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Experimental Drug Opens New Route to Slowing Parkinsonís Progression

A new study in laboratory animals finds that an experimental drug developed for diabetes may hold promise for slowing the progression of Parkinson’s disease (PD). Because the drug has already been tested for safety, clinical trials for its potential to treat Parkinson’s could begin within a year. The research appears in the December 7 edition of Science Translational Medicine.

Scientists have observed several shared features between Parkinson’s and diabetes, such as abnormalities in cell metabolism and links to inflammation. Because of these shared characteristics, scientists have tested several drugs for Type II diabetes, including pioglitazone and rosiglitazone, to see they might also have an effect on Parkinson’s. To date, the results have not been promising. However, as a new generation of diabetes drugs has been developed – drugs that target a newly-discovered protein called MPC (or mitochondrial pyruvate carrier) – this has presented new options.

Researchers at the Van Andel Institute in Grand Rapids, MI, led by Patrik Brundin, M.D., Ph.D., conducted studies to test one of these newer experimental drugs, called MSDC-0160, in PD. The drug reduces the activity of the MPC protein. They conducted studies in three models: human dopamine neurons (the type affected by PD) grown in the lab, roundworms (C. elegans) engineered to have PD-like levels of alpha-synuclein protein, and two different mouse models of PD in which the animals display movement difficulties similar to those in PD.

Results

  • In two of the models - dopamine neurons in the lab and roundworms - pre-treatment with MSDC-0160 provided protection from exposure to the toxin MPTP, known to damage dopamine neurons.
  • In studies with mice, the researchers found that MSDC-0160 given by mouth was able to reach the brain.
  • In mice exposed to MPTP, treatment with the drug lessened both movement difficulties and damage to dopamine neurons.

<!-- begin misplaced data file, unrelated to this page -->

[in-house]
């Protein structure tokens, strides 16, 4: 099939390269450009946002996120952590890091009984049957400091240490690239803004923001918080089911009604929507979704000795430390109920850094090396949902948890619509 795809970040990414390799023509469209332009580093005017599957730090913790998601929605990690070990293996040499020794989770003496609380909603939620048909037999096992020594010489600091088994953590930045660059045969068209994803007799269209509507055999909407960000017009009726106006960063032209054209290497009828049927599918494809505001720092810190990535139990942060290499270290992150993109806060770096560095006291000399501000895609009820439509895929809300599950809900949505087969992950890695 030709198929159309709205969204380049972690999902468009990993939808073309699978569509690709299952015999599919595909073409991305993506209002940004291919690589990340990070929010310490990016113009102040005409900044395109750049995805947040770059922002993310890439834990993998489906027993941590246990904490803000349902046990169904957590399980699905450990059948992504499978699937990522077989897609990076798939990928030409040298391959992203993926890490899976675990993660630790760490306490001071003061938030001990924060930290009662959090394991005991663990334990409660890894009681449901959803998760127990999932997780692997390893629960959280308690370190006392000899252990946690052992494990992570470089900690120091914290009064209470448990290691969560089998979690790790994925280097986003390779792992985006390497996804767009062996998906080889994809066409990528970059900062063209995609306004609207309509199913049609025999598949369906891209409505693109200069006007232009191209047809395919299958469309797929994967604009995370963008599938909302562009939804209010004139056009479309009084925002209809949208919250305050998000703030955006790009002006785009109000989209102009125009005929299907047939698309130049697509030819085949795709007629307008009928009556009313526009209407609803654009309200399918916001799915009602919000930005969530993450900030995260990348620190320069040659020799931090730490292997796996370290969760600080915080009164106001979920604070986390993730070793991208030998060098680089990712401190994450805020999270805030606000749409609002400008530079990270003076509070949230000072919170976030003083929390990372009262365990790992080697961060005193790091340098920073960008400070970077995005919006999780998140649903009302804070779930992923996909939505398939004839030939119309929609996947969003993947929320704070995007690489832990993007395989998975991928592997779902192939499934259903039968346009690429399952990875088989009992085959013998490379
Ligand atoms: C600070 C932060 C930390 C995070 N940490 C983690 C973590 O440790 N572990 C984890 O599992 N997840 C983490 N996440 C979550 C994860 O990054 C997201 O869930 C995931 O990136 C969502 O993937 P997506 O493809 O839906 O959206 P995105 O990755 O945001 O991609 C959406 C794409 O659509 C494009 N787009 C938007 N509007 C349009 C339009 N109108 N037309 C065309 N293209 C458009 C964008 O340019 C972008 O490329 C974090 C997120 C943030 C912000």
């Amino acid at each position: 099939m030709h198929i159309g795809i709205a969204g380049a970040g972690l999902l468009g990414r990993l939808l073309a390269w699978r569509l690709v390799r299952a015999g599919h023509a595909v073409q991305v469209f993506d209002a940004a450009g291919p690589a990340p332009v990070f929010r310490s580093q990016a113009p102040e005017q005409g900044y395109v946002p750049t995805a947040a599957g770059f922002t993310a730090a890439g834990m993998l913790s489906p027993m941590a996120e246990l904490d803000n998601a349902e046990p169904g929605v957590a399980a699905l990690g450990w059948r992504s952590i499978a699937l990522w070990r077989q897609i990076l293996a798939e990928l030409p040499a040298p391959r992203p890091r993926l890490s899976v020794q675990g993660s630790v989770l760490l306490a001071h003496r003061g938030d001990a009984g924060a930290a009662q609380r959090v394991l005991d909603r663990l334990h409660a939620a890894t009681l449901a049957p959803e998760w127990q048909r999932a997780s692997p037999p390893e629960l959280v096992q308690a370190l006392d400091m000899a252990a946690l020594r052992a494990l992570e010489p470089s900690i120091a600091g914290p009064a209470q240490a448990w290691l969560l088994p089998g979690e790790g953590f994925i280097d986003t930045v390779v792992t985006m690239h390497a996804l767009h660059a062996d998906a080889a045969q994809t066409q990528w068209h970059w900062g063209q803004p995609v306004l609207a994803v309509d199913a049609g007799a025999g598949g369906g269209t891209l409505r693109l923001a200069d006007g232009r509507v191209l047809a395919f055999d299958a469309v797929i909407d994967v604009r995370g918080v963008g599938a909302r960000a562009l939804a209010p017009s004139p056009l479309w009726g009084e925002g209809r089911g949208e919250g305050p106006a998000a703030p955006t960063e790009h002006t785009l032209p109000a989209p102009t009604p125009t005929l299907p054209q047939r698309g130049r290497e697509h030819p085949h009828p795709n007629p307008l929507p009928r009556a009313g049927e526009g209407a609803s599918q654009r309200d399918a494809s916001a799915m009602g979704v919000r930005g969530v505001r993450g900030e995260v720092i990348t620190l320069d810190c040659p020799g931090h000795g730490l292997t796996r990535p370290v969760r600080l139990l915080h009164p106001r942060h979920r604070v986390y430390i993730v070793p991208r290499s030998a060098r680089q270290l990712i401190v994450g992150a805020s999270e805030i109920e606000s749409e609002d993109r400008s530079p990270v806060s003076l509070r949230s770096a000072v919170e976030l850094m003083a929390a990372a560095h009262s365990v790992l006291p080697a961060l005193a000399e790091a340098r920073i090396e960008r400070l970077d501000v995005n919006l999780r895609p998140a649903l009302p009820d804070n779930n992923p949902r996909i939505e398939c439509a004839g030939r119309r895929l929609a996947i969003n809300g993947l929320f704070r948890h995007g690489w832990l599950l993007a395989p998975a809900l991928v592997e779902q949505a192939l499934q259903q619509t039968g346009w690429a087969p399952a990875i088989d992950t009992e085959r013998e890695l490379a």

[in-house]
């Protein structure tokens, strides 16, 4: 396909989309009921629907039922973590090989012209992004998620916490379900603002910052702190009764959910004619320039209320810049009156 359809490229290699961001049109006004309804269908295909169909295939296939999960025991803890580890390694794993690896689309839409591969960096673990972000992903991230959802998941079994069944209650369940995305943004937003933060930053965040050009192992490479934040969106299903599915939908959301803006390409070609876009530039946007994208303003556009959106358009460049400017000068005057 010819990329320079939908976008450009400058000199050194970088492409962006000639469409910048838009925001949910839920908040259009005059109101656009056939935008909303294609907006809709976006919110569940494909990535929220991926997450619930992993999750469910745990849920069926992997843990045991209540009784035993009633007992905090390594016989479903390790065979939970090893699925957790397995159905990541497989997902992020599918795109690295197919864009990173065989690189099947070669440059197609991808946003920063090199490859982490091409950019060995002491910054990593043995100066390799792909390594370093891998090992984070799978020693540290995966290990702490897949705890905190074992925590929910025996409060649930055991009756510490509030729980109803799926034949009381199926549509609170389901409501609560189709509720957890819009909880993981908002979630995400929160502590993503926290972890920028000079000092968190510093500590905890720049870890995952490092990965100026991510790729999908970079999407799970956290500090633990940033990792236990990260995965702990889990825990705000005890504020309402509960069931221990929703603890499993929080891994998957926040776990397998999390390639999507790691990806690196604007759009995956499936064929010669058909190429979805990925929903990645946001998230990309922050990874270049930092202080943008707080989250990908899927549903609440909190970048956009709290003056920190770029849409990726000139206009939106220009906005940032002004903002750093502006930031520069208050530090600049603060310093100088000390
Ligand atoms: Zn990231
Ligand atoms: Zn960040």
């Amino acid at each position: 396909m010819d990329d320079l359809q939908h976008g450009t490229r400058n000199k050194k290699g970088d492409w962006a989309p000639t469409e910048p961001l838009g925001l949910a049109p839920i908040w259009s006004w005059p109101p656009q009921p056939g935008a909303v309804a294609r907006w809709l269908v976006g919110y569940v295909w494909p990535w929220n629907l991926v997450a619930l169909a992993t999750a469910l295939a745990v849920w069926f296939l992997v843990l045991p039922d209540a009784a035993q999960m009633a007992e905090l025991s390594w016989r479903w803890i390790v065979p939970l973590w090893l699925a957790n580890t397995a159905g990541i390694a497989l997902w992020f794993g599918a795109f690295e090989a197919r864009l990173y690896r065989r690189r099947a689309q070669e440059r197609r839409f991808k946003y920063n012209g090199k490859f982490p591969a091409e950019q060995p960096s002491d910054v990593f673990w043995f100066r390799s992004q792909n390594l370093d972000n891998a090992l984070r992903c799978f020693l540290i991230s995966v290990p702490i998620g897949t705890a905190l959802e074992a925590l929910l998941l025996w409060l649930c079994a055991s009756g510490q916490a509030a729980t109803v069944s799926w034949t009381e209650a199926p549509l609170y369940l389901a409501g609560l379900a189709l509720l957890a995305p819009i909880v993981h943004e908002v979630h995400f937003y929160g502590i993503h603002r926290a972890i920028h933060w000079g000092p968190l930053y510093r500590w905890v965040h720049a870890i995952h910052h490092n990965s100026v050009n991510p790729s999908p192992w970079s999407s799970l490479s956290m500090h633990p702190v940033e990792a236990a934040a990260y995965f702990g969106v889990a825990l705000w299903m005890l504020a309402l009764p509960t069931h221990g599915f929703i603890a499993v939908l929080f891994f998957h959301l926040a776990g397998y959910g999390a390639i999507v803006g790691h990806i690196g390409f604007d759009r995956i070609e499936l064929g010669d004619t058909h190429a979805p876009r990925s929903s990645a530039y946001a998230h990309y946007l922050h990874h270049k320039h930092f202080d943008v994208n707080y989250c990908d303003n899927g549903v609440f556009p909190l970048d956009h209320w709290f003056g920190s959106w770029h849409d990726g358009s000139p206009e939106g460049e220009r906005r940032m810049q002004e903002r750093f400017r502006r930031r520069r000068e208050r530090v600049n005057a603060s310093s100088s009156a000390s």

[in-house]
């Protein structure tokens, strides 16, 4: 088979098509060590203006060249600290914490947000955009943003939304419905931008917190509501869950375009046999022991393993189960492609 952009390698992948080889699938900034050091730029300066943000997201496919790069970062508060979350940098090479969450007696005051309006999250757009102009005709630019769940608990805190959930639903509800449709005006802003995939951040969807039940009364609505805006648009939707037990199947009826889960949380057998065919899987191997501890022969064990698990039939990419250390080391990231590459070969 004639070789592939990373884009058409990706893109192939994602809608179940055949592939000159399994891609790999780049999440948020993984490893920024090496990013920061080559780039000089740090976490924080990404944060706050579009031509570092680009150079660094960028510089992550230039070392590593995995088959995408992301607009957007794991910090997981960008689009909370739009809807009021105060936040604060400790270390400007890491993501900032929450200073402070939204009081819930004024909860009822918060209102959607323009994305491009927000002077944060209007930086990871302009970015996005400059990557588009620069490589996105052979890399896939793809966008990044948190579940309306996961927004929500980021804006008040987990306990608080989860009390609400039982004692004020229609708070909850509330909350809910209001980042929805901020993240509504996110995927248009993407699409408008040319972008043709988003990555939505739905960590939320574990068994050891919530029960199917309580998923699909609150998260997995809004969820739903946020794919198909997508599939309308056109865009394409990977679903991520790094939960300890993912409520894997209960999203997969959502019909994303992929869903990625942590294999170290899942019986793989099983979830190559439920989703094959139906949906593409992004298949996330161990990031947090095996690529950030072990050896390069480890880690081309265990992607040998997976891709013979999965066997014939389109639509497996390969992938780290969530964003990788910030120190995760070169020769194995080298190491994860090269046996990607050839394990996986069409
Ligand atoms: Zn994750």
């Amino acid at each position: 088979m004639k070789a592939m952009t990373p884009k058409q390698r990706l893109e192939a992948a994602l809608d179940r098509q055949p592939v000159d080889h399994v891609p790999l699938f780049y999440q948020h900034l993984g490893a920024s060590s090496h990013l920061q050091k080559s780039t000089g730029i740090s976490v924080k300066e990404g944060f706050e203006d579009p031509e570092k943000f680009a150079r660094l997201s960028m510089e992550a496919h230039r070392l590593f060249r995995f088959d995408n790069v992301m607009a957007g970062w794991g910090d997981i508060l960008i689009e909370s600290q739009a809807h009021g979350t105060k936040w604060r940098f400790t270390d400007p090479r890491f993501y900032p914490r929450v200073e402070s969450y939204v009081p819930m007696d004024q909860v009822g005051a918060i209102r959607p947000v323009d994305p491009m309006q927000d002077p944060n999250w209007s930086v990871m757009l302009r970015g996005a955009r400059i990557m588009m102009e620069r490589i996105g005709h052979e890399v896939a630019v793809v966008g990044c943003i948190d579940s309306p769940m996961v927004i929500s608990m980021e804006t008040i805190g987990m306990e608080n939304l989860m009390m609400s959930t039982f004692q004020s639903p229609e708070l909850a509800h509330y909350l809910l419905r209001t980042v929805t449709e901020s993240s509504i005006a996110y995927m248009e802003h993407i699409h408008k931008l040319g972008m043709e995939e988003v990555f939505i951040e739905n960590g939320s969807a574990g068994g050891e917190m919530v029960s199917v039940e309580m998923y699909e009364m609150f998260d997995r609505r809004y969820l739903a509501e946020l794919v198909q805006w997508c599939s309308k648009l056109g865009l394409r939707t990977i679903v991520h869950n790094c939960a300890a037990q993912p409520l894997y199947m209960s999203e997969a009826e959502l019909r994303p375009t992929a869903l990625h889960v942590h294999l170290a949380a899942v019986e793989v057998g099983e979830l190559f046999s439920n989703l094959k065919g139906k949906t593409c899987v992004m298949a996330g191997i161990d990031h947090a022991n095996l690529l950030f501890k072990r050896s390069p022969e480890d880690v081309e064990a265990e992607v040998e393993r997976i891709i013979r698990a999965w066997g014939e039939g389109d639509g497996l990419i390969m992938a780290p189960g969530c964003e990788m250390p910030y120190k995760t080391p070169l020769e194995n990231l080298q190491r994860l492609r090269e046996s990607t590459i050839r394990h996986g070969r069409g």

• In mice with a PD-like loss of dopamine neurons lessened, the drug movement symptoms, increased survival of dopamine neurons, helped maintain brain levels of dopamine and reduced inflammation.

What Does It Mean?

Current therapies for PD can help symptoms, but there is an urgent need for treatments that target the underlying disease and slow its progression. In this study, researchers demonstrated that an experimental drug, MSDC-0160, protected dopamine neurons and reduced inflammation in animal models of PD.

More research is needed to understand precisely how the drug works. For example, its effects were not perfect — even with treatment, some dopamine neurons still died and the animals did not regain completely normal activity. Nevertheless, scientists believe MSDC-0160 may improve the function of a cell’s metabolism and restart the cell’s ability to recycle damaged proteins and other cell components – both known to be affected by Parkinson’s.

Early testing of MSDC-0160 for treating diabetes and Alzheimer’s disease has already shown its potential safety in humans. MSDC-0160 appears to have a fewer side-effects than related diabetes drugs, like pioglitazone. Therefore, the drug could proceed quickly to clinical trials to test whether it can impact the progression of PD. The researchers suggest that this new class of drugs that target the newly identified MPC, like MSDC-0160 studied here, may ultimately benefit other neurodegenerative diseases as well, including dementia with Lewy bodies.

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Do you have additional questions about current medications for Parkinson's disease or potential new medications in the PD pipeline? We invite readers to learn more by accessing PDF's free resources below, or by contacting our National HelpLine at (800) 457-6676 or info@pdf.org.

Reference: Ghosh, A., Tyson, T., George, S., Hildebrandt, E. N., Steiner, J. A., Madaj, Z., et al. (2016). Mitochondrial pyruvate carrier regulates autophagy, inflammation, and neurodegeneration in experimental models of Parkinson's disease. Science Translational Medicine, 8(368), 368ra174. http://doi.org/10.1126/scitranslmed.aag2210

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Source Date: Dec 15 2016